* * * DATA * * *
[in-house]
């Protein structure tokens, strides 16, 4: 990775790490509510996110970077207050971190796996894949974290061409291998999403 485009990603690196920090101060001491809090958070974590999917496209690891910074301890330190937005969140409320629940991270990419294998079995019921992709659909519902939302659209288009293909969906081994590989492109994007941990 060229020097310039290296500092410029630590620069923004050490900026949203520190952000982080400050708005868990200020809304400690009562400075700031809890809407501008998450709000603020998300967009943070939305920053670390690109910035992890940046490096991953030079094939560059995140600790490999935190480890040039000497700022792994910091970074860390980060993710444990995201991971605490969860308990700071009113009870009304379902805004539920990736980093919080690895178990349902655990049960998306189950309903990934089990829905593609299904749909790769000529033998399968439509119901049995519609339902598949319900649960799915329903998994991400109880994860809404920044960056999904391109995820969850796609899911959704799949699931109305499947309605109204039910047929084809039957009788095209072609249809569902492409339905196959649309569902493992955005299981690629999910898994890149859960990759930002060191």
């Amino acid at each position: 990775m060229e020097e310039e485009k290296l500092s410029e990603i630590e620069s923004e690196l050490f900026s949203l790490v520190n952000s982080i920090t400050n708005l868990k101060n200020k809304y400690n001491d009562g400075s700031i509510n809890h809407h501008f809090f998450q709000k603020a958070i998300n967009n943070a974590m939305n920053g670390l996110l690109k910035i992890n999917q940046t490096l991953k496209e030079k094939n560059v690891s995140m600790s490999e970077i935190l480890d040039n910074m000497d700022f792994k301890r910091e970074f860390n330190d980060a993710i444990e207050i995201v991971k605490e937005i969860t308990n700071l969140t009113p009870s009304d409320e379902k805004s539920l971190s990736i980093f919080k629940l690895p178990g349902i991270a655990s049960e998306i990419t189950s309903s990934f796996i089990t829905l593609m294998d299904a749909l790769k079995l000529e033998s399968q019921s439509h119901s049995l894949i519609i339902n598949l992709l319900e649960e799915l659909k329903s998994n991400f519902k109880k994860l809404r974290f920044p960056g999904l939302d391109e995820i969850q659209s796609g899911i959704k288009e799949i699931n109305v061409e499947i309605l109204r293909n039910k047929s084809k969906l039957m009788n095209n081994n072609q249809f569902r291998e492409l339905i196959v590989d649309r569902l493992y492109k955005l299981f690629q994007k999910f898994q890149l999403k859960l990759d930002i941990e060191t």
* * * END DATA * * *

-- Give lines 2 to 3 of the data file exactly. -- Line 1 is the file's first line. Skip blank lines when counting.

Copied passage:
């Protein structure tokens, strides 16, 4: 990775790490509510996110970077207050971190796996894949974290061409291998999403 485009990603690196920090101060001491809090958070974590999917496209690891910074301890330190937005969140409320629940991270990419294998079995019921992709659909519902939302659209288009293909969906081994590989492109994007941990 060229020097310039290296500092410029630590620069923004050490900026949203520190952000982080400050708005868990200020809304400690009562400075700031809890809407501008998450709000603020998300967009943070939305920053670390690109910035992890940046490096991953030079094939560059995140600790490999935190480890040039000497700022792994910091970074860390980060993710444990995201991971605490969860308990700071009113009870009304379902805004539920990736980093919080690895178990349902655990049960998306189950309903990934089990829905593609299904749909790769000529033998399968439509119901049995519609339902598949319900649960799915329903998994991400109880994860809404920044960056999904391109995820969850796609899911959704799949699931109305499947309605109204039910047929084809039957009788095209072609249809569902492409339905196959649309569902493992955005299981690629999910898994890149859960990759930002060191």
């Amino acid at each position: 990775m060229e020097e310039e485009k290296l500092s410029e990603i630590e620069s923004e690196l050490f900026s949203l790490v520190n952000s982080i920090t400050n708005l868990k101060n200020k809304y400690n001491d009562g400075s700031i509510n809890h809407h501008f809090f998450q709000k603020a958070i998300n967009n943070a974590m939305n920053g670390l996110l690109k910035i992890n999917q940046t490096l991953k496209e030079k094939n560059v690891s995140m600790s490999e970077i935190l480890d040039n910074m000497d700022f792994k301890r910091e970074f860390n330190d980060a993710i444990e207050i995201v991971k605490e937005i969860t308990n700071l969140t009113p009870s009304d409320e379902k805004s539920l971190s990736i980093f919080k629940l690895p178990g349902i991270a655990s049960e998306i990419t189950s309903s990934f796996i089990t829905l593609m294998d299904a749909l790769k079995l000529e033998s399968q019921s439509h119901s049995l894949i519609i339902n598949l992709l319900e649960e799915l659909k329903s998994n991400f519902k109880k994860l809404r974290f920044p960056g999904l939302d391109e995820i969850q659209s796609g899911i959704k288009e799949i699931n109305v061409e499947i309605l109204r293909n039910k047929s084809k969906l039957m009788n095209n081994n072609q249809f569902r291998e492409l339905i196959v590989d649309r569902l493992y492109k955005l299981f690629q994007k999910f898994q890149l999403k859960l990759d930002i941990e060191t």